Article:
Sub Makes Unexpected Find Under Floating Ice Shelf Scientists have been trying to understand why a glacier in West Antarctica has been melting so quickly, so they sent a 20-foot robotic sub underneath the thick, floating ice to play detective. The small underwater mountain range it found could be a case study for other neighboring glaciers.

    Environment Story Of The Day NPR hide caption

    toggle caption

Sub Makes Unexpected Find Under Floating Ice Shelf

  • Download
  • <iframe src="" width="100%" height="290" frameborder="0" scrolling="no" title="NPR embedded audio player">
  • Transcript


From NPR News, this is ALL THINGS CONSIDERED. I'm Robert Siegel.


And I'm Michele Norris.

Scientists are worried about west Antarctica. If the ice sheet there melts, sea levels could rise dramatically. One particular glacier seems to be disappearing with alarming speed. So scientists decided to check it out with a robotic submarine that can roam beneath the floating ice.

NPR's Nell Greenfieldboyce reports on the sub's risky voyage and its surprising discovery.

NELL GREENFIELDBOYCE: Last year, a team of researchers took a ship from the southern end of Chile and spent about two weeks traveling to reach Pine Island Glacier. This glacier flows down off the West Antarctic Ice Sheet into the sea. It's been flowing down faster over the last few decades, which means more ice is melting, and scientists are not sure why.

Pierre Dutrieux is with the British Antarctic Survey. He says where the glacier hits the sea, there's a vast wall of ice.

Mr. PIERRE DUTRIEUX (British Antarctic Survey): So the face of the glacier that is apparent to us when we're on the boat is 50 meters high.

GREENFIELDBOYCE: So like 150 feet.

Mr. DUTRIEUX: Right.

GREENFIELDBOYCE: Below the water is more ice. It's ice for about a quarter of a mile down. Under all this is where the scientists plan to send a robot.

Mr. DUTRIEUX: It does look like a little yellow submarine, I would say actually.

GREENFIELDBOYCE: Dutrieux says this yellow submarine is a little over 20 feet long. No people sit inside. There's just sensors to do things like map the ice above and the sea floor below. When it's under the ice, the sub can't communicate with the boat.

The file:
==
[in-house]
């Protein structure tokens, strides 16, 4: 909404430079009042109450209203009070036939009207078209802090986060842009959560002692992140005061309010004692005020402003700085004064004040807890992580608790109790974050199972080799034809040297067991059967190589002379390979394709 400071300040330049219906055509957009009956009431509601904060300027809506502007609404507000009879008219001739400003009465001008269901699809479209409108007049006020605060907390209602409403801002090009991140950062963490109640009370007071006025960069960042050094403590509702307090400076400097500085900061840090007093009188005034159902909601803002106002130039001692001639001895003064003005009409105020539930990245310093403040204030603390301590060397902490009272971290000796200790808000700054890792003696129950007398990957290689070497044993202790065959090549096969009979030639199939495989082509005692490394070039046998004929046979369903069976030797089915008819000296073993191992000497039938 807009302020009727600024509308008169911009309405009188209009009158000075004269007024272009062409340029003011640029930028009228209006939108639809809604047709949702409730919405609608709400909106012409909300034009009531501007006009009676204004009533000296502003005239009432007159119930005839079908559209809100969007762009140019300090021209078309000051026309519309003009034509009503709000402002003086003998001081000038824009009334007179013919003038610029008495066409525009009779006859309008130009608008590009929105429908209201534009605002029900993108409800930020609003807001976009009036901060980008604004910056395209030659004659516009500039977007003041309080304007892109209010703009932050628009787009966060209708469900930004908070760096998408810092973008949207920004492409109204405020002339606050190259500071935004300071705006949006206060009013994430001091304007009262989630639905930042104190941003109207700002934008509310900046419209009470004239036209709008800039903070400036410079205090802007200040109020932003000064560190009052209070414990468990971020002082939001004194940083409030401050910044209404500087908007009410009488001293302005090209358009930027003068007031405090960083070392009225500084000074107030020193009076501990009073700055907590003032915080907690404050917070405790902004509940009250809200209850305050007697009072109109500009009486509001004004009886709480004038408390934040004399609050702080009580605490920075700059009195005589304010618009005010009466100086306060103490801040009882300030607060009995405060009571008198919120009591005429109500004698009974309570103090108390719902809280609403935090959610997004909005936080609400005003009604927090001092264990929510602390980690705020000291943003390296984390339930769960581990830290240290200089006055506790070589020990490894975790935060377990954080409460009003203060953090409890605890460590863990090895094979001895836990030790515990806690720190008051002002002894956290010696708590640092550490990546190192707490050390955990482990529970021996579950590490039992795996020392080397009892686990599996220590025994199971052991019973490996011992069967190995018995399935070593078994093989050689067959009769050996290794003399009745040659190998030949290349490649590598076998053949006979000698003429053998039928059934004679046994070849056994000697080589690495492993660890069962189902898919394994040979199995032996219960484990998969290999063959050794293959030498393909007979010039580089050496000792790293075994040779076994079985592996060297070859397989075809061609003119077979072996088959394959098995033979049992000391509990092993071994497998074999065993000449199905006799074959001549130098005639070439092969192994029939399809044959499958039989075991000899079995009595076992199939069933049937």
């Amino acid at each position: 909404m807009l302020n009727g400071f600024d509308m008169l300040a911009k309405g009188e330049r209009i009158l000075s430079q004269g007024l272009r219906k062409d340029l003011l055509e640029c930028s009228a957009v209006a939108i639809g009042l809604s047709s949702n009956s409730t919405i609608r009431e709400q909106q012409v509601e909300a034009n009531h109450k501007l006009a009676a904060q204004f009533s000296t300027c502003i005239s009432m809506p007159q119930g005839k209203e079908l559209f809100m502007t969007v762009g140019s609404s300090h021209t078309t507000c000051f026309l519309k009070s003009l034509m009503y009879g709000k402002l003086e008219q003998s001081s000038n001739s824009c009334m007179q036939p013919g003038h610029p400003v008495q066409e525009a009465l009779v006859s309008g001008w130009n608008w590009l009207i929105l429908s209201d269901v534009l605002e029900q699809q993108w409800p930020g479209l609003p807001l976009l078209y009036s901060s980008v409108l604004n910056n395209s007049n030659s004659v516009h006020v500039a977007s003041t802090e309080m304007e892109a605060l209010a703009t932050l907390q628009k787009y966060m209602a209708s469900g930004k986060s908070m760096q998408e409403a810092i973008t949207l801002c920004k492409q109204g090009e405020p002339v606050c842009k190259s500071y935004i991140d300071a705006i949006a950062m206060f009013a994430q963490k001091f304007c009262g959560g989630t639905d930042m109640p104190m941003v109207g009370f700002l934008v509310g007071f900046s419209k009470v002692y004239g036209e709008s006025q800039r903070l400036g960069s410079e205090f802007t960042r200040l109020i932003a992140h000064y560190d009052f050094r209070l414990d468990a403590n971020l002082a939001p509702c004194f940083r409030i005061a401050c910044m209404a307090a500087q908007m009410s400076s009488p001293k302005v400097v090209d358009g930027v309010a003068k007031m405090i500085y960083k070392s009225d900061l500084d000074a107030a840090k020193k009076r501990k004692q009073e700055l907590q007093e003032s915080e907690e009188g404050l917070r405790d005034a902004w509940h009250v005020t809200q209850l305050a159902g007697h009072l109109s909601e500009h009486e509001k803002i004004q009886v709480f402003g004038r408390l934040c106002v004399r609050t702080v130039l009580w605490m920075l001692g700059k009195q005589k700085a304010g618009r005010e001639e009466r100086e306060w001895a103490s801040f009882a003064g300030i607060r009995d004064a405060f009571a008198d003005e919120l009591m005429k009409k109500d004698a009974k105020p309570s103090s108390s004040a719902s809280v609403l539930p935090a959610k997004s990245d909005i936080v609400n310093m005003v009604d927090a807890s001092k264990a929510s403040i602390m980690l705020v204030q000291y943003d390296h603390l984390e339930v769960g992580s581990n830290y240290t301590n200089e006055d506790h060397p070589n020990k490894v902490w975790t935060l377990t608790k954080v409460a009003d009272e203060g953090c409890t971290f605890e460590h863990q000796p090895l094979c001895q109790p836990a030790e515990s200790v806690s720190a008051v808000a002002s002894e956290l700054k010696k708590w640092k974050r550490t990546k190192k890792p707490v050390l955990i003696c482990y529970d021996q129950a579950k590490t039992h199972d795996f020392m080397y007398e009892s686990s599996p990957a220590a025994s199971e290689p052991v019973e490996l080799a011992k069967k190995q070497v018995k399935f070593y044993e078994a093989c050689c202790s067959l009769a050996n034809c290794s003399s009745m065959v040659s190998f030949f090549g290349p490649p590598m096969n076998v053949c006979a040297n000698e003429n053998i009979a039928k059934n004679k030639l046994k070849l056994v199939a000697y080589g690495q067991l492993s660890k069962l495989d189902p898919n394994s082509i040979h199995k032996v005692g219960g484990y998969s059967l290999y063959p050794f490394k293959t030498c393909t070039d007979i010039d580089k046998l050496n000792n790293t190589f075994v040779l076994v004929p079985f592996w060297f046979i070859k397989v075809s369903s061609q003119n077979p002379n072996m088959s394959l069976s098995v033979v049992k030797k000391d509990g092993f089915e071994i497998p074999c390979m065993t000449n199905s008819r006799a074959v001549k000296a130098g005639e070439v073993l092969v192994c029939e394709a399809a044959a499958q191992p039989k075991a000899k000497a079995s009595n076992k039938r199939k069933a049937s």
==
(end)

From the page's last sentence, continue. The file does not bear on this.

Mr. DUTRIEUX: You just give it its mission and send it on its way. Then you wait something like 24 hours, depending on the length of the mission, and during that time, you have nothing else to do but to stress, really.

GREENFIELDBOYCE: He says a few years ago, during the first attempts to send a robot sub under Antarctic ice, that sub just disappeared and never returned. This time around, the yellow submarine did almost get trapped on one of its missions, but it always managed to come back. All in all, the robot roamed for more than 300 miles beneath the huge shelf of floating ice.

And it discovered something: A small mountain range coming up from the sea floor.

Mr. DUTRIEUX: So we were very surprised to discover this ridge. It was very exciting, actually.

GREENFIELDBOYCE: Dutrieux says he and his colleagues had expected the sea floor to be flat. They realized that this ridge could help explain why Pine Island Glacier is now melting so quickly. In the past, the glacier actually sat on top of this ridge. The ridge acted as a speed bump to slow the slide of ice into the sea.

But in recent decades, the ice melted enough that it lifted off the ridge. Warm ocean water then crept in and started eating away at the underside of the glacier, making it melt even faster. These results are reported in the journal Nature Geoscience.

Mr. RICHARD ALLEY (Glaciologist, Pennsylvania State University): This is a really important step forward.

GREENFIELDBOYCE: Richard Alley is a glacier researcher at Penn State University. He says the robot sub's work is a technological tour de force, and he says this glacier is a test case for understanding what could happen to other west Antarctic glaciers in the future. He says when it comes to rising sea levels, Pine Island Glacier itself isn't a huge danger.

Mr. ALLEY: The fact that it's gone over this bump is not the end of the world there, probably.

GREENFIELDBOYCE: But, he says, neighboring glaciers pose a bigger threat.

Mr. ALLEY: The biggest worry is probably the next one over, which is Thwaites. If all of Thwaites were to go, it would make a notable difference to sea level rise.

GREENFIELDBOYCE: He says Thwaites Glacier is currently sitting on top of its own big speed bump on the seafloor. So this robot sub's discoveries should help scientists understand what could happen if that ever changes.

Nell Greenfieldboyce, NPR News.

Copyright © 2010 NPR. All rights reserved. Visit our website terms of use and permissions pages at for further information.

NPR transcripts are created on a rush deadline by an NPR contractor. This text may not be in its final form and may be updated or revised in the future. Accuracy and availability may vary. The authoritative record of NPR’s programming is the audio record.